[Bioperl-l] Problems with Bio::SearchIO

Dan Bolser dan.bolser at gmail.com
Mon Nov 10 17:29:08 EST 2008


2008/11/7 Chris Fields <cjfields at illinois.edu>:
> On Nov 7, 2008, at 8:27 AM, Dan Bolser wrote:
>
>> Hi,
>>
>> I'm new to BioPerl, so apologies if I'm doing something wrong. Please
>> just let me know what I'm doing wrong or what you need.
>>
>>
>> I downloaded the latest BioPerl via SVN (revision 14980), and did the,
>>
>> perl Build.PL
>> ./Build test
>> ./Build install
>>
>> (note that I have lib::local installed, pointing things at ~/perl5)
>>
>> I ignored the failed tests, as-per the "everyone who is l88t does
>> this" instructions ;-)
>
> SearchIO (specifically, HSP methods used to calculate seq start/end
> correctly) are being revised in svn, so they are failing at the moment.  My
> local (not-yet-committed) revisions are failing much more, but that's b/c
> the tests are wrong; these should be added in relatively soon once I work
> out more kinks in the code.
>
>> I am trying to parse the output of a "blastall -p blastn" job
>> (blastall 2.2.18) using either the default format or tabular format. I
>> copied the "search_overview.PLS" script found here:
>>
>> ...
>>
>> Looking closer I found that $parser->result_count() only gets set
>> after calling $parser->next_result. Any way to force this? In some
>> Perl objects I've seen a 'parse' method that kicks the object into
>> (silently) calling all its get methods. Is there an equivalent (but
>> apparently undocumented) method? Actually, I think it should kick
>> itself when called... or not? Certainly the docs do not suggest that
>> is won't return a the number of results ("Function: Gets the number of
>> Blast results that have been parsed.") So I think this is a bug.
>
> We could make it so that the result_count() is eager (parses the results and
> reports the total back).  Not sure, but we could optionally cache the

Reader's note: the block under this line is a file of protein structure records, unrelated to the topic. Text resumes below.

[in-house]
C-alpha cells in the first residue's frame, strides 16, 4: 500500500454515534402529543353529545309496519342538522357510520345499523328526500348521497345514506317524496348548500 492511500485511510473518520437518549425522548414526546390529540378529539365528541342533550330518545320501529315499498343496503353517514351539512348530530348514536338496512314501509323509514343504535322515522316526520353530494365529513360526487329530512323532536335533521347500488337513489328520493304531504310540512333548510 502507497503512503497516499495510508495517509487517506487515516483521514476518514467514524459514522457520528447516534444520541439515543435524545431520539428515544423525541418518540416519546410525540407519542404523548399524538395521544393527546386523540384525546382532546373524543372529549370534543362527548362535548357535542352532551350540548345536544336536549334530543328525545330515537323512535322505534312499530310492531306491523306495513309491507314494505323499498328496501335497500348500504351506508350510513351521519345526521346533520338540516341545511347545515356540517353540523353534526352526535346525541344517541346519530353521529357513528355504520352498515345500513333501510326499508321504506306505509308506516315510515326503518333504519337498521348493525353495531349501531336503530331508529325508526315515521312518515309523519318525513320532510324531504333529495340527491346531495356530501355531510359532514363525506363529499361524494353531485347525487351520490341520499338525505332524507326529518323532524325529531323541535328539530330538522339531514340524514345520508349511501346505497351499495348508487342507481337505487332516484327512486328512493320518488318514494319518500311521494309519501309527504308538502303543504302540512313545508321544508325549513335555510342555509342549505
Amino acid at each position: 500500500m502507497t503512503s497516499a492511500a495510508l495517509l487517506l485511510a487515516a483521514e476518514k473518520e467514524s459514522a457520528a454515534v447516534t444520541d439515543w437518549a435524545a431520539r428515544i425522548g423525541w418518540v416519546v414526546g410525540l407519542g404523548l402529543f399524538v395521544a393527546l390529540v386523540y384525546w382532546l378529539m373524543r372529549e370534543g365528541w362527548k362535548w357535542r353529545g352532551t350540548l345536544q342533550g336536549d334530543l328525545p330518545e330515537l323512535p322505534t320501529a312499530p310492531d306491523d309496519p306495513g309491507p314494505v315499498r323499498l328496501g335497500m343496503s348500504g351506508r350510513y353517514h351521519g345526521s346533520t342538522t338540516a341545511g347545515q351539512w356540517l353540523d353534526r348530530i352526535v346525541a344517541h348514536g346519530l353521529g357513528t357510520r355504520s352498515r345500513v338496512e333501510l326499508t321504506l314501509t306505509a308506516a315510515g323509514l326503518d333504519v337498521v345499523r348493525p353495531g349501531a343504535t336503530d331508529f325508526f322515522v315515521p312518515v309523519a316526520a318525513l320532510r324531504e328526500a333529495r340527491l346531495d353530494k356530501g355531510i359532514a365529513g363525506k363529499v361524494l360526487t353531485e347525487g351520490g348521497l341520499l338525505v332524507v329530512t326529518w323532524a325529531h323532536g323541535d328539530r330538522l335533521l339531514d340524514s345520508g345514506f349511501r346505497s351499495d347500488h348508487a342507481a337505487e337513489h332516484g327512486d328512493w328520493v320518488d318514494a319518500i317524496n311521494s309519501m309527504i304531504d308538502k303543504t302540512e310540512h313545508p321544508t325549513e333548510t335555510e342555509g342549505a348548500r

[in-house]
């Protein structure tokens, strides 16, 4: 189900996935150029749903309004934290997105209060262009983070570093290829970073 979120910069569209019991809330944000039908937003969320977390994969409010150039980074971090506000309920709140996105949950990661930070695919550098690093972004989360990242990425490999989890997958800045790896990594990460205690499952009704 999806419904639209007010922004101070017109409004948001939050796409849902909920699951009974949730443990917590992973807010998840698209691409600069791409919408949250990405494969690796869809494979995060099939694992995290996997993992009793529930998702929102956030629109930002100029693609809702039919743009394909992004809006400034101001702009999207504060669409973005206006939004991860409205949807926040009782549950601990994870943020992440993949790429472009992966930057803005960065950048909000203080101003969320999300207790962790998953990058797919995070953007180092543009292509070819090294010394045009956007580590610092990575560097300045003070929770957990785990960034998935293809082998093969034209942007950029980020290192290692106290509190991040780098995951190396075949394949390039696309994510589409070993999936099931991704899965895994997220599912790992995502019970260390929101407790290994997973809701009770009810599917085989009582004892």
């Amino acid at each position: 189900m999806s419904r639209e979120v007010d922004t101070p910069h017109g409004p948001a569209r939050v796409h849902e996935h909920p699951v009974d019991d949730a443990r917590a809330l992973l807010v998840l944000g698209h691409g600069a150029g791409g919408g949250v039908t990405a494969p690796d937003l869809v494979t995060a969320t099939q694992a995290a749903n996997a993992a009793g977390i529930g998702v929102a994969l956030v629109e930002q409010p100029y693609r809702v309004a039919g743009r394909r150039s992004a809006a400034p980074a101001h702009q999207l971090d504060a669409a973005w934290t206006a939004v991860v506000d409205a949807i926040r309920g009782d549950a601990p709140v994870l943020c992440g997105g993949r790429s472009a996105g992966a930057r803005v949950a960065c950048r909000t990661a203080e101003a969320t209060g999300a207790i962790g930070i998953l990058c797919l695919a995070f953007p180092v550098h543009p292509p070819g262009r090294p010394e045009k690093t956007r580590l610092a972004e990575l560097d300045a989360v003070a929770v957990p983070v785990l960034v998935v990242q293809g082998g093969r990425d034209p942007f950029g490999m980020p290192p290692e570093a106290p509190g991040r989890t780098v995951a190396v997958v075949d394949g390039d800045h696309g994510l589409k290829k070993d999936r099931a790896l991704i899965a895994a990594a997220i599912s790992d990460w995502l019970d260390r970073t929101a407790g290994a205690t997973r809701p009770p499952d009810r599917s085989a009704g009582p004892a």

> already-parsed Result objects (that could run into memory issues if one is
> parsing a ton of reports, so it needs to be off by default).

I see (I think). Anyone first calling result_count() and *then*
iterating over the results is getting a performance hit by effectively
parsing the results twice? I would suggest that you make this function
eager, but document the potential performance issue so that people can
choose not to call it first. However, I don't think I can have
understood correctly. How can its value be set correctly after calling
next() only once?


>> Actually I just checked against version 1.4 and "result_count()" fails
>> with the default, the XML or the tabular format results (all three
>> representing the same query against the same database with the same
>> blast version). Note that trying with the XML format in the latest
>> version of BioPerl results in the outright failure:
>>
>> ------------- EXCEPTION: Bio::Root::NotImplemented -------------
>> MSG: Abstract method "Bio::SearchIO::result_count" is not implemented
>> by package Bio::SearchIO::blastxml.
>> This is not your fault - author of Bio::SearchIO::blastxml should be
>> blamed!
>>
>> ...
>